At the behest of a friend, I reviewed a link provided in which it would seem Robert Scoble has (at last?) copped to the reality of the brokenness of the Google name policy.
As expected, this did not occur until it happened to someone he knew; also as expected, the about face seems to give only grudgingly to the reality that a “real name” can be many things, doesn’t fit into the neat boxes that many seem to think exist. Of course, no support for pseudonyms, though he deigns to say that anonymous commentary should be supported (just flagged as such).
Sadly, most of the comments that follow the post provide a frightening look into the narrowness, preferential bias and, frankly, abject ignorance of the typical mainstream audience; comments such as the following are noted with particular horror:
“I don’t use a fake name, and I don’t understand the people that do.”
“It makes sense to require real identity in a social network because the primary purpose of a social network is to connect communities of real people, not alter egos…. The personal safety thing is a straw man argument… I consider internet pseudonymity a long running failed experiment. It has been on balance negative to online community, not positive.” (sic)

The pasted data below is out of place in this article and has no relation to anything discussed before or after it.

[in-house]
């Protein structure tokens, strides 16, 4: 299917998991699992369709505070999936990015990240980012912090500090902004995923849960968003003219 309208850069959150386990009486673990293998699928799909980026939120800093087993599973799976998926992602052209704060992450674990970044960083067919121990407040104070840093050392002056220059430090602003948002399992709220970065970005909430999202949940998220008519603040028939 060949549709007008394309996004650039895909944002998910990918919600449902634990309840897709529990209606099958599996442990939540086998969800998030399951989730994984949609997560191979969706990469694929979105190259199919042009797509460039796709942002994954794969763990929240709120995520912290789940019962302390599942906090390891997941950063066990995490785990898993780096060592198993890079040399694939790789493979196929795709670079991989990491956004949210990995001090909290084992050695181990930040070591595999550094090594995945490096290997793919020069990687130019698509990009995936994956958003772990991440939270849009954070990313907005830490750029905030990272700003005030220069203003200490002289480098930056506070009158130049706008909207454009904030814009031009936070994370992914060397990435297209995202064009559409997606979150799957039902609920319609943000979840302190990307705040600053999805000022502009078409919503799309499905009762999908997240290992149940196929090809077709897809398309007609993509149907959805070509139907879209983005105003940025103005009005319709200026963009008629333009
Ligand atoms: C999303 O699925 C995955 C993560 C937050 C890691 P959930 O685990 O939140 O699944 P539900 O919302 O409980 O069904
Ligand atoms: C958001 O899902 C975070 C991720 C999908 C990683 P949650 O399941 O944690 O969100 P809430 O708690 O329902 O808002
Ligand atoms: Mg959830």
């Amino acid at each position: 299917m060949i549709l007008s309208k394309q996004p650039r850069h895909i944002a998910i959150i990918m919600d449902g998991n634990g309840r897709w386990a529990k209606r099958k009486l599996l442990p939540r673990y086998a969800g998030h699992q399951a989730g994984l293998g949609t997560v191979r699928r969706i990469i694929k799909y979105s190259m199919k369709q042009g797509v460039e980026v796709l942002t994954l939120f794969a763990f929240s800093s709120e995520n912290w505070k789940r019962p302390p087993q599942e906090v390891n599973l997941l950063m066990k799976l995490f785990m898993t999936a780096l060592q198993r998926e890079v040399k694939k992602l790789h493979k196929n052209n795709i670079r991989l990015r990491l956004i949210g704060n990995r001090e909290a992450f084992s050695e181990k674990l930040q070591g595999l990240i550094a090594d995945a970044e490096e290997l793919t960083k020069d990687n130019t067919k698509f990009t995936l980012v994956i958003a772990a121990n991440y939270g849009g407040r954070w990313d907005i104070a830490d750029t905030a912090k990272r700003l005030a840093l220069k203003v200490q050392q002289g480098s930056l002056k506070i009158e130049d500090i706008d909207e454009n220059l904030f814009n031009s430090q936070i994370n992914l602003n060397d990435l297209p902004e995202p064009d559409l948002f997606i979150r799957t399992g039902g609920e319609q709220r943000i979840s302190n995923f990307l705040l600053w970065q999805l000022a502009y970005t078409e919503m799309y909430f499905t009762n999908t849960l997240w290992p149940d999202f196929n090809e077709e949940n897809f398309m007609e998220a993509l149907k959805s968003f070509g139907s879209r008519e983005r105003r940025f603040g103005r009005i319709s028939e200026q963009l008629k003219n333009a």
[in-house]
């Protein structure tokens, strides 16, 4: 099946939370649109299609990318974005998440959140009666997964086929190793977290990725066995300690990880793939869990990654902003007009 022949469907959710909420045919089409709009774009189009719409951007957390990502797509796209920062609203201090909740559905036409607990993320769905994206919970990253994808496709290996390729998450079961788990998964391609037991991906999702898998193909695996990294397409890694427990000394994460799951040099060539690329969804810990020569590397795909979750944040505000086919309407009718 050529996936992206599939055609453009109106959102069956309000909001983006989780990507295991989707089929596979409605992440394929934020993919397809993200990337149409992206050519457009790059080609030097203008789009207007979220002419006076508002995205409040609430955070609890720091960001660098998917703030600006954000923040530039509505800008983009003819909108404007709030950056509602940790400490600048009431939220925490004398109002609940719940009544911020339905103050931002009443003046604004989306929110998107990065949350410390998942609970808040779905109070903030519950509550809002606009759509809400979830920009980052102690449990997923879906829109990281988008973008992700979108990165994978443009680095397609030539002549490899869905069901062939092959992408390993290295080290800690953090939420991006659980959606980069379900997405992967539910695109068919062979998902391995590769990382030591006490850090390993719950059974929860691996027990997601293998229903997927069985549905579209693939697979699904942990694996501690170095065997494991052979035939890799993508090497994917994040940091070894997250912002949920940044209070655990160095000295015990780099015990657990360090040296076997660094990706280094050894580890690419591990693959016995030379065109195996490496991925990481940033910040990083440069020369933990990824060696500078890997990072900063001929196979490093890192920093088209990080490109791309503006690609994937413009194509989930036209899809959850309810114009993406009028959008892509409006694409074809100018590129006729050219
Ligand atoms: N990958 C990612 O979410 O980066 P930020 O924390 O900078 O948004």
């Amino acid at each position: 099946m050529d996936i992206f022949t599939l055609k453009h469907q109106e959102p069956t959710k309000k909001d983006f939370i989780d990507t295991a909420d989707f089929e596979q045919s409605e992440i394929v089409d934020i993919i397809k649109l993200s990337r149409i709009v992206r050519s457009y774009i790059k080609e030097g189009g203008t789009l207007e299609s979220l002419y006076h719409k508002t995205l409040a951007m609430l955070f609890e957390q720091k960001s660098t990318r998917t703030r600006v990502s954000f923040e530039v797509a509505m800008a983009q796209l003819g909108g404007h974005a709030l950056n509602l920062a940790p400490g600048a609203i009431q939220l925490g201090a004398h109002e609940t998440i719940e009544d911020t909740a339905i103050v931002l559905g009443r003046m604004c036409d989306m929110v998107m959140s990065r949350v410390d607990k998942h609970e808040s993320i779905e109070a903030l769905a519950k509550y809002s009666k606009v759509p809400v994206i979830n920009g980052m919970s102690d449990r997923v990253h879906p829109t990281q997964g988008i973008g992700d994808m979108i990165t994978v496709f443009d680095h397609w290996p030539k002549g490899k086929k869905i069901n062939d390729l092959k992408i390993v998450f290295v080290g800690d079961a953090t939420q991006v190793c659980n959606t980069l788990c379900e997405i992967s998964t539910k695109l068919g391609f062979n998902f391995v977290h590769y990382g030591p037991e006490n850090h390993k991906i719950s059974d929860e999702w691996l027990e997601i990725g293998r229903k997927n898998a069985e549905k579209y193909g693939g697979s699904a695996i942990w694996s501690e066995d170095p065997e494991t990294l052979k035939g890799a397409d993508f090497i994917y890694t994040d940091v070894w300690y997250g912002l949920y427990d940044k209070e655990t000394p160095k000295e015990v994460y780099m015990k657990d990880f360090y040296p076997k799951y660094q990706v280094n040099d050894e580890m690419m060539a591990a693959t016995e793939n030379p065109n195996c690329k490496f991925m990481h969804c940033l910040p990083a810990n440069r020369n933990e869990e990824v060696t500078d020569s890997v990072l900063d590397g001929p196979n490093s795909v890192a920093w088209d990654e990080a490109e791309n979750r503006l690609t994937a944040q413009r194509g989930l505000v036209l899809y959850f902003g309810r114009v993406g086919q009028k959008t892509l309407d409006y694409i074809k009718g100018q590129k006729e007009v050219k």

“It’s time for a verifiable electronic ‘passport’ that those of us who would like to get a legitimized online presence could use. It could be a combination of things, you could get a personalized bar code or something which would only be delivered if you could prove that you have other items that are verified by other external sources. E.g. my online electronic personality would only be delivered if I used a verified credit card, my cell phone number with a return code, my bank account, a scan of my passport, birth certificate, and other things that are verifiably your own. Make enough of them obligatory and it will get more difficult to fake a personality.
That being said, in some cases I’d like to be anonymous too, but in many cases I’d prefer to get a legitimized verification. it will become more and more prominent in future to get something like this. There are enough places where one can be anonymous.”
“I think the personal safety thing is a straw man argument. There really aren’t any known privacy concerns. Allowing anonymity for a vocal minority would results in a worse community for the majority of users.”
“Anonymous posting leads to spam and hateful comments.”
“If you are to the point where you are scared to post on the internet with your real name, it is either time to change it, or stop posting.”
But beyond all the above, the following, again from Scoble:
“People are NOT the same and do NOT provide the same value to a community. I want to view the best of the best on my screen. I want to go to the equivalent of a TED conference, not the Tenderloin.”
Thus, we get to the crux of the mainstream argument, it seems (at least in Scoble’s case); there is a desire to institute authoritative ranking and vetting of people so that folks like Mr. Scoble won’t have to work too hard on deciding if they care to listen to them (or think too far beyond dutifully following the approval of “the authority”).